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Social workers and teachers have some of the most stressful jobs in the country, according to a major survey by bus...
Social workers and teachers have some of the most stressful jobs in the country, according to a major survey by business psychology company Robertson Cooper.

The firm has compiled a league table of tough jobs, measuring their impact on physical health, psychological well-being, and job satisfaction.

Other jobs scoring highly along these lines are paramedics, prison officers and call centre staff. Teaching assistants came in at number ten out of the 26 occupations studied.

At the other end of the scale senior business directors were found to be the least stressed. The researchers say this is because while they face pressure to perform business-wise their lack of front-line direct contact with customers or the public leaves them less stressed.

The research also suggests the most stressful jobs involve direct contact with the public in emotionally intense situations, where the working environment is governed by strict rules. There is also evidence that, in the main, a boss' job is much less stressful than a worker's.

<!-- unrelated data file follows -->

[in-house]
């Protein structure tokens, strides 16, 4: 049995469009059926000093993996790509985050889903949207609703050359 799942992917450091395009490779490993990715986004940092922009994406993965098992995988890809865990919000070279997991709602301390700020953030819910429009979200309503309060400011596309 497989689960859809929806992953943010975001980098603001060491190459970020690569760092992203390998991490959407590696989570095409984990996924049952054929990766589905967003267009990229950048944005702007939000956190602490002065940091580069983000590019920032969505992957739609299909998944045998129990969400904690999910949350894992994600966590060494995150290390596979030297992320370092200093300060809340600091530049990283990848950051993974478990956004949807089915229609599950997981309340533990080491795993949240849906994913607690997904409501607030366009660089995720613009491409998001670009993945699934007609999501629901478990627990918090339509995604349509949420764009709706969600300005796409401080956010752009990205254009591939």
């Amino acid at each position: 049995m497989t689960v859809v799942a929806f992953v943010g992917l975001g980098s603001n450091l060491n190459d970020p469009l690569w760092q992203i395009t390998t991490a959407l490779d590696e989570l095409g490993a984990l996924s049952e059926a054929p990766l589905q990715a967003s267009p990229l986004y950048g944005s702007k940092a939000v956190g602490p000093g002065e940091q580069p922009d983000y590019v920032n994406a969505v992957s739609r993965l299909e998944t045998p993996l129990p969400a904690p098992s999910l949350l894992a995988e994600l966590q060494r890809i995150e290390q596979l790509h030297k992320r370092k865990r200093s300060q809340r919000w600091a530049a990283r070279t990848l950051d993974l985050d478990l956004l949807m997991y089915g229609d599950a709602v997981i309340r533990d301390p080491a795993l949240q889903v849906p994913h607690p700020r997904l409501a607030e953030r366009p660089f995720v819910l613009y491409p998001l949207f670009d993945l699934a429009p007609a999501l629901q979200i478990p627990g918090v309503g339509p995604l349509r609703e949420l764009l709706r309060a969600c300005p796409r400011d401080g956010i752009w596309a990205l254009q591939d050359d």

Unison represents staff in members of the most stressed-out jobs, and has long been campaigning for more attention to be paid to work-life balance and support for those facing stress in their jobs.

'Stress is one of the biggest health issues faced by our members in health and social care work, and the research supports this view,' said Unison national health and safety officer Hope Daley.

'It is time employers recognised the cost of stress to their workforce, business and society because of their inability or unwillingness to tackle the factors that cause it. Stress is a major contributor to work-related illness, but sickness absence and the introduction of punitive measures to reduce these absences continue to be introduced in both the health and social care sector - yet many employers fail to see a link.

'Our message is reduce stress and you will reduce the number of days lost through sickness.'

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